The op-ed article below appeared in the Washington Post of Aug. 21, 1996. Feel free to spread it around with proper credit.-DHR
Paul Roberts writes little snippets on dead composers, and other encyclopedia-style material, for electronic "books." In a recent issue of Harper's Magazine, he warns of a "Virtual Grub Street" of writers cranking out hackwork for CD-ROM producers and computer nets, as opposed to creating traditional, full-length works.
Roberts is hardly the only one grouchy about the new media's treatment of books. In the best-seller Silicon Snake Oil, Cliff Stoll takes one potshot after another at the idea that the Internet is a godsend for schools, libraries and society in general. Bemoaning the scarcity of true books on-line, he says the Net lacks easy answers to such questions as, "What political compromises caused Bismarck to become the capital of North Dakota?" and "What's the history of the Ruhr Valley, and what are the implications of its new Eastern European competition?"
Suppose, however, that we could get our public library system on the Net, with the full texts of real books -- not just electronic catalogues or multimedia snippets. It's a timely question right now. Washington is considering the National Information Infrastructure Copyright Protection Act of 1995, which, in the opinion of many law professors, would encourage "metered knowledge" or licensing arrangements that poorer school districts could not afford.
In other words, instead of getting books free at your local library, you might have to pay. Libraries could cough up money and license works from publishers for free distribution to patrons, but the inequalities between school districts still would go on-line. Beverly Hills, for example, has budgeted $34 per citizen for library materials, while Shasta County in the same state has set aside 25 cents. The average American school district is spending just $125 per child per school year on intellectual property, which can include everything from The Great Gatsby to a driver's ed video.
This miserliness toward books -- coupled with the talk of more restrictive copyright law -- isn't good news for children and the rest of us. Like nothing else, books encourage sustained thought. Many Americans, however, would rather spend big money on glitzy interactive entertainment than pay to read books off computers ill-suited for the task. At the same time, millions of young people are growing up accustomed to screens rather than "pulped wood," as they call it.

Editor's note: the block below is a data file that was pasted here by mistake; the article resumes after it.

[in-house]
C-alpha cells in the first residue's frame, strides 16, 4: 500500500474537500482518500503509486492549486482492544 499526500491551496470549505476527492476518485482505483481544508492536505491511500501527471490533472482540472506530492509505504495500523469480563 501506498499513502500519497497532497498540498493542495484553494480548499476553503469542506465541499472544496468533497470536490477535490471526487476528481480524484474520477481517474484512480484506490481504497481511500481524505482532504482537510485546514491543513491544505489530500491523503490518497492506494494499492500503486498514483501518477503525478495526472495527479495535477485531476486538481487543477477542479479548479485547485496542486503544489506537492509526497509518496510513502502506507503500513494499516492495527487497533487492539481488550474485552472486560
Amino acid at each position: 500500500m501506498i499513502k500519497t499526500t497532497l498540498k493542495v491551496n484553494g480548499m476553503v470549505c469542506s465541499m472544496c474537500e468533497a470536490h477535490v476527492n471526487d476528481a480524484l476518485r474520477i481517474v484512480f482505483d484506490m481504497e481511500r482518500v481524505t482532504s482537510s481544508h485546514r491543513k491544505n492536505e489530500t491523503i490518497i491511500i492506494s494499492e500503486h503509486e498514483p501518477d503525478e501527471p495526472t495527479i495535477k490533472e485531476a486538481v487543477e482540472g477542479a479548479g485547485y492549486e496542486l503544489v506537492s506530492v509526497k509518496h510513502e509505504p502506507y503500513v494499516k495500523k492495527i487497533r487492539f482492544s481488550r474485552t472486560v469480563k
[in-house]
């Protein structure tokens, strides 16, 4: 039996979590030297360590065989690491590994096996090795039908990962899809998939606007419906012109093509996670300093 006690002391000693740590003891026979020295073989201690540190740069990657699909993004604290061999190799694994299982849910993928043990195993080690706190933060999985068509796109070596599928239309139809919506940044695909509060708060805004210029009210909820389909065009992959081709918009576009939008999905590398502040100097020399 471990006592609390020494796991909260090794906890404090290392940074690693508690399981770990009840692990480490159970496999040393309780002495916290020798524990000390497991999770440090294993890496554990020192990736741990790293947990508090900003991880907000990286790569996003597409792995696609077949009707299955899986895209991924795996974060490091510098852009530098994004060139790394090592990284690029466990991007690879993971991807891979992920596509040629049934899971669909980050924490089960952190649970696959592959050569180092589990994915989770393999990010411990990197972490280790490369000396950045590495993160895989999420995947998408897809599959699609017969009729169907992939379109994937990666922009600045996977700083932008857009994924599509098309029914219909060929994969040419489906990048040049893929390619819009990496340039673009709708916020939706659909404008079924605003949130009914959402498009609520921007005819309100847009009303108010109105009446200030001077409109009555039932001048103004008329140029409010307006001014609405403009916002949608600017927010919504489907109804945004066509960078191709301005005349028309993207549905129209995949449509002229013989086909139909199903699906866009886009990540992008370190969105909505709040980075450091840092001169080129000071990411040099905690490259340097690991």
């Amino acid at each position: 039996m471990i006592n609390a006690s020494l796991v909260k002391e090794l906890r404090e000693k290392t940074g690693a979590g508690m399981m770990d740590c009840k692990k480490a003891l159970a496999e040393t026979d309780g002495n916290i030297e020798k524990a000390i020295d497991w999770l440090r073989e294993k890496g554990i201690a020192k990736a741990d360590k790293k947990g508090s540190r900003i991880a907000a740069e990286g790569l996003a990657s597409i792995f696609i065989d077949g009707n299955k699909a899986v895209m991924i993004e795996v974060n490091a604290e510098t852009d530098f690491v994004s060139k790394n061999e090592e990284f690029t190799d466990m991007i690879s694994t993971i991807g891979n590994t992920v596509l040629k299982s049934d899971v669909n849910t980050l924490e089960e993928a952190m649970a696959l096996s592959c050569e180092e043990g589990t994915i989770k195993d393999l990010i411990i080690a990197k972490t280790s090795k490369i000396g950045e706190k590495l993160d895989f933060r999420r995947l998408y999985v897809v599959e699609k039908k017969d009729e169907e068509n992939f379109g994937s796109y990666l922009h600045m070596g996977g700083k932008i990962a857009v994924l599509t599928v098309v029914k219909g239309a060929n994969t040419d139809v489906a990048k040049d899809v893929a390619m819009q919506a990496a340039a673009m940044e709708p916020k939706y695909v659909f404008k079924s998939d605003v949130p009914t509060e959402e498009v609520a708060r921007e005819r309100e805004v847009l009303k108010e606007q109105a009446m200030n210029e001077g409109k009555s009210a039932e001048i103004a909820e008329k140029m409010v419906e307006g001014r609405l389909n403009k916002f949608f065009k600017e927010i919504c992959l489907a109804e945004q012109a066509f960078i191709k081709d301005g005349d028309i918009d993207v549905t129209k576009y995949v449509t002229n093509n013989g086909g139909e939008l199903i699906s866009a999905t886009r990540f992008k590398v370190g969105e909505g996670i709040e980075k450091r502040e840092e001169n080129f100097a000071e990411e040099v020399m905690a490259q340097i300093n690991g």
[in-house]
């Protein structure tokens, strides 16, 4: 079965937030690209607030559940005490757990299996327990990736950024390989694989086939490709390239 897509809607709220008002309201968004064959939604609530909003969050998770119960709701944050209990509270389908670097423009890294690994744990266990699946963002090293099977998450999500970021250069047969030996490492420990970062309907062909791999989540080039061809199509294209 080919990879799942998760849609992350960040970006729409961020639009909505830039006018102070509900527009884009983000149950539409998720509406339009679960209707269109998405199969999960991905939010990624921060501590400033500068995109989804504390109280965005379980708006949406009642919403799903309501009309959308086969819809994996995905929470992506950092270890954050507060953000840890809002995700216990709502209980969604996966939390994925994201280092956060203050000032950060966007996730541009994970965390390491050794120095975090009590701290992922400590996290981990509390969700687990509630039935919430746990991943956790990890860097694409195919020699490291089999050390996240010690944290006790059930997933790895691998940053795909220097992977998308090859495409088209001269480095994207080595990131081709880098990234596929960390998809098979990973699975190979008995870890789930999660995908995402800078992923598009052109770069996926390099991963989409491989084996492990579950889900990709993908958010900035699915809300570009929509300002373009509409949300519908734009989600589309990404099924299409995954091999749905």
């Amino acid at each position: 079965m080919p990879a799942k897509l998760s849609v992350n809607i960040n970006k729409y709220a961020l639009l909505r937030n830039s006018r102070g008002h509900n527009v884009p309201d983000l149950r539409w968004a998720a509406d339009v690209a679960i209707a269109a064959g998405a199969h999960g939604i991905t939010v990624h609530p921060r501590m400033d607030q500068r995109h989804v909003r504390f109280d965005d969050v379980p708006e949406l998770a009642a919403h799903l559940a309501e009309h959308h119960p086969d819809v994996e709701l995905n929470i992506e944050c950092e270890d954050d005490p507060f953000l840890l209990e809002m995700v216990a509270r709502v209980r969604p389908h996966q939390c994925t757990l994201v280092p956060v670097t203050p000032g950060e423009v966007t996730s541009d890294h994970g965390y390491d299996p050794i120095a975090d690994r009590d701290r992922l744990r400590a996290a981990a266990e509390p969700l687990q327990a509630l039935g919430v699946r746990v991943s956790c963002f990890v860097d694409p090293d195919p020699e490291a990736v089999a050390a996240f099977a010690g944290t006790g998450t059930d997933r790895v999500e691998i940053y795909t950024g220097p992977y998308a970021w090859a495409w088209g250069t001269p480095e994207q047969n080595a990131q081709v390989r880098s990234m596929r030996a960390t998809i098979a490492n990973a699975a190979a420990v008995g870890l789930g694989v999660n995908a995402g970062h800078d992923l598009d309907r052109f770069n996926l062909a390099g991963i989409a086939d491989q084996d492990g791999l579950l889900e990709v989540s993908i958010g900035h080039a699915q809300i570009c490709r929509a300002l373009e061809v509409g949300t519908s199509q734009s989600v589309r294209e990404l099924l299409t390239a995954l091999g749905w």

So how can we ensure the survival of traditional books -- and at the same time also help disadvantaged children in budget-strapped schools and bookless homes? Here is a three-part plan, which I call TeleRead.
As Part I, we would start a federal program for schools and libraries to help them buy small, tablet-shaped machines with screens sharper than those of typical portables today. Such hardware would be useful not just for e-books but also for electronic magazines and newspapers. Obviously, with detachable keyboards, TeleReaders also could be used for electronic mail and for other Internetting, not to mention educational purposes in general.
The school-and-library market could serve as a carrot for Silicon Valley to develop "TeleReaders" selling for, say, $99.95 at the local K-Mart. Prices would not drop that low in a blink, but judging by past technological trends, they'd get there sooner or later. TeleRead would speed up the process. The idea wouldn't be to get every American a free computer. Rather it would be to popularize the right machines and slash the cost so almost everyone could afford them and use them.
Part II would be a well-stocked library -- available through the Net -- that would offer fiction and nonfiction on a wide variety of topics. Publishers and writers would be paid according to the popularity of their works, just as they are today. Mechanisms for counting the use of individual books would be akin to those of pay-per-read plans, except that the money would come from a national library fund and there would be much less incentive for bootlegging. The technical means exist to protect readers against Orwellian monitoring of their reading habits.
Many librarians in many cities, not just Washington, would choose books eligible for royalties. Publishers and writers could gamble money to bypass the librarians, or to qualify for higher payments; market incentives would survive and thrive in a new form. What's more, as a final safeguard against bureaucrats dictating our reading tastes, we could allow rejected publishers and writers to distribute books directly through the Internet or, yes, on paper. Even if accepted, books still could be published independently on "pulped wood."
But how could the country pay for TeleRead itself? This is Part III. We could start small with a series of meaningful demonstration projects; and we could justify the program's costs by using TeleReaders for purposes such as electronic forms. In our $7 trillion economy, we're spending hundreds of billions in time and money on paperwork. Reduce that amount just slightly, and we'll more than justify a well-stocked national digital library. Washington might take a hint from companies such as Federal Express, which lends computers to some shippers for free and gives away software.
Sophisticated electronic forms could guide us through tax matters step by step and reduce the number of questions from the IRS or other tormentors.
Clearly, even in an austere era, politicians need to consider this child-friendly alternative to onerous copyright laws for "protecting" books. Wouldn't it be ironic if Washington, in its zeal to safeguard books from piracy, actually killed off the medium?
David H. Rothman is an author who writes about the Internet.
© Copyright 1996 The Washington Post Company